As wildfires continue to sweep through California, current and past Ventura Training Center (VTC) cadets are doing their part to keep communities safe.
On Oct. 14, crews 1 and 2 demobilized after 60 straight days responding to the River, LNU Lighting Complex, El Dorado, and Creek fires. To welcome them back, staff and cadets at VTC shined up the fire engines, hung banners, and lined the entrance, cheering them as they returned for some much-needed rest.
“It was a very humbling experience,” said cadet Emmanuel Velazquez. “It felt good to give back – a lot of people were on the verge of losing their homes.”
“They are very hard workers,” said Fire Captain Enrique Ornelas. “They’re willing to listen and learn – it’s a great group of guys.”
Unique firefighting program offers training opportunities
VTC is the first-of-its-kind firefighter training program, in which formerly incarcerated firefighters complete advanced firefighter training from CAL FIRE experts.
The California Department of Corrections and Rehabilitation (CDCR) has parole agents on-site to supervise and mentor the cadets, and the Anti-Recidivism Coalition (ARC) provides life skills training and resources, These include education and employment assistance, and community service referrals.
At the same time, up to 20 California Conservation Corps (CCC) Corps members participate in select training and certification opportunities, and all cadets have access to high school courses and tutors through CCC’s existing contract with John Muir Charter Schools.
Cadets are paid throughout the program, and also gain experience working as a fire crew for wildland fire suppression, responding to emergencies, and performing fire prevention and resource management work.”
“I earned a lot of experience, and learned a lot of things,” said Kylan Lewis of his deployment as he enjoyed an ice cream sundae back at VTC. “I learned better teamwork skills and cooperation. Being out for so long, everybody can start getting moody, but we put all that to the side.”
Program participants give others hope
While fighting the 337,655-acre Creek Fire, Velazquez ran into his old team – the staff and incarcerated firefighters of Mt. Bullion Conservation Camp in Mariposa. During a moment of downtime, he was able to talk to the firefighters about his VTC experience.
“He gave them a huge dose of hope, a huge dose of motivation and encouragement,” shared ARC Life Coach Jon Cesario.
But it’s not just current VTC cadets who are out there on the fire lines. Several VTC graduates have gone on to work in the fire service, including with the very agency that trained them at VTC.
Ronald Robles heard about VTC at just the right time – he was getting ready to parole, and had enjoyed his time on the fire line. While contemplating the options available to him, he learned about VTC, which was preparing to open in October 2018 at the site of the former Ventura Conservation Camp in Camarillo.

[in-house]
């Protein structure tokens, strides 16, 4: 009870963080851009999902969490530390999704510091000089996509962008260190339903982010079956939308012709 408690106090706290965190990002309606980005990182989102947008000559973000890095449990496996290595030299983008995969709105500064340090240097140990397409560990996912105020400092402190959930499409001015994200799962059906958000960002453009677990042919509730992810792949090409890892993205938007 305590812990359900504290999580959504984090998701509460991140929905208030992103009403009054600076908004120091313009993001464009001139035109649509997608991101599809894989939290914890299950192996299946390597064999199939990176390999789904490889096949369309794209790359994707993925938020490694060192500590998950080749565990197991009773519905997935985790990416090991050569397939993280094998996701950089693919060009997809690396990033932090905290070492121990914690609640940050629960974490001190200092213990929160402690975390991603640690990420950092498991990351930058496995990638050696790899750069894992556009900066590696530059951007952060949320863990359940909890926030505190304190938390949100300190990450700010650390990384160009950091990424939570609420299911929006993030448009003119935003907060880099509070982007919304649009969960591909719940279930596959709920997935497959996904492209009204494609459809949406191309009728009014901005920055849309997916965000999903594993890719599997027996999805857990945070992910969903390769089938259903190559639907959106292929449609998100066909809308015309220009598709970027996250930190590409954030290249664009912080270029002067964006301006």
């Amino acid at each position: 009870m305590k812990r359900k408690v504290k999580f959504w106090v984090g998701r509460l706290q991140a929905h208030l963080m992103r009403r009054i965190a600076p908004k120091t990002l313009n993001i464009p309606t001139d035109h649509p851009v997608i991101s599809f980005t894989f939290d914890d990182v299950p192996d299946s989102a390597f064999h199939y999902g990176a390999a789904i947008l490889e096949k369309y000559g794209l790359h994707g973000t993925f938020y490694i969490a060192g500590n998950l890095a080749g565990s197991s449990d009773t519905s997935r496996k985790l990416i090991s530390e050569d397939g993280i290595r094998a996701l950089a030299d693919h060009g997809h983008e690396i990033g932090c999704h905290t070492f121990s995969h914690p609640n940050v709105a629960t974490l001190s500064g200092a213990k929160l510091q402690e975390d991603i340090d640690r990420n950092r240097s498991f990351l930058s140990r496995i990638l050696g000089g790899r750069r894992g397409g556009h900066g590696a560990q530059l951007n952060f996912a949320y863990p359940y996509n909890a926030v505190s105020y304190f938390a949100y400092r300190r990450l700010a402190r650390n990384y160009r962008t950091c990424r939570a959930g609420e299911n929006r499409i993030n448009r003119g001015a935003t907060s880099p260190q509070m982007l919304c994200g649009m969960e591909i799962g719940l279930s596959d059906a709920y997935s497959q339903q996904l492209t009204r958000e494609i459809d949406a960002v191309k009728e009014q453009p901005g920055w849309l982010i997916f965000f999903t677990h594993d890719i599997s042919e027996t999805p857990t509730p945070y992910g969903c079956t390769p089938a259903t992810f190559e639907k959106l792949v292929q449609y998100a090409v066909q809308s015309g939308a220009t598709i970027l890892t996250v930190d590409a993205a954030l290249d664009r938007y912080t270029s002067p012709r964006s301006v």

“That ladder is up there – the reputation is top-notch,” Robles said, referring to CAL FIRE. So top-notch that even applying for VTC was an intimidating experience, but he was ready. “I had a big mountain to climb, but I had the mentality that regardless of what happens, if I put my best foot forward, if I get into VTC and I show up, it could carry me through to my journey. And I stick with that mentality.”
That mentality worked. After successfully completing VTC and discharging from parole, Robles now works for CAL FIRE. He still makes time for VTC, returning to the center to share his experience with new cadets. He credits his fellow cadets, VTC staff, and all who supported him during incarceration for his success.
Graduate earns job with CAL FIRE
“They saw something in me that I can’t quite figure out myself,” he said. “They assured me that if you just show up and are willing, you will see. And I went to them and I said ‘OK, I’ll show up, and I’ll be willing.’ And that’s when the transformation came.”
Michael Gebre, another VTC graduate, has also spent the fire season deployed as a CAL FIRE firefighter. He said that while VTC was rigorous, it was also nurturing, and he appreciated the efforts of all the state agencies and ARC working together for the good of the cadets.
Like Robles, he also credits the conservation camp program for the skills and support built during incarceration.
“It showed me that I had some work ethic in me,” he said. “I had a strong work ethic that I just needed to tap into. Fire camp will definitely show you how to tap into your reserve.”
Like Gebre, Robles credits the support of all at VTC and fire camp for building skills, teamwork, and work ethic.
“Anything that you do in life, if you don’t build a solid foundation, everything will just crumble,” Robles said. “At VTC they have that foundation. You just have to go get it.”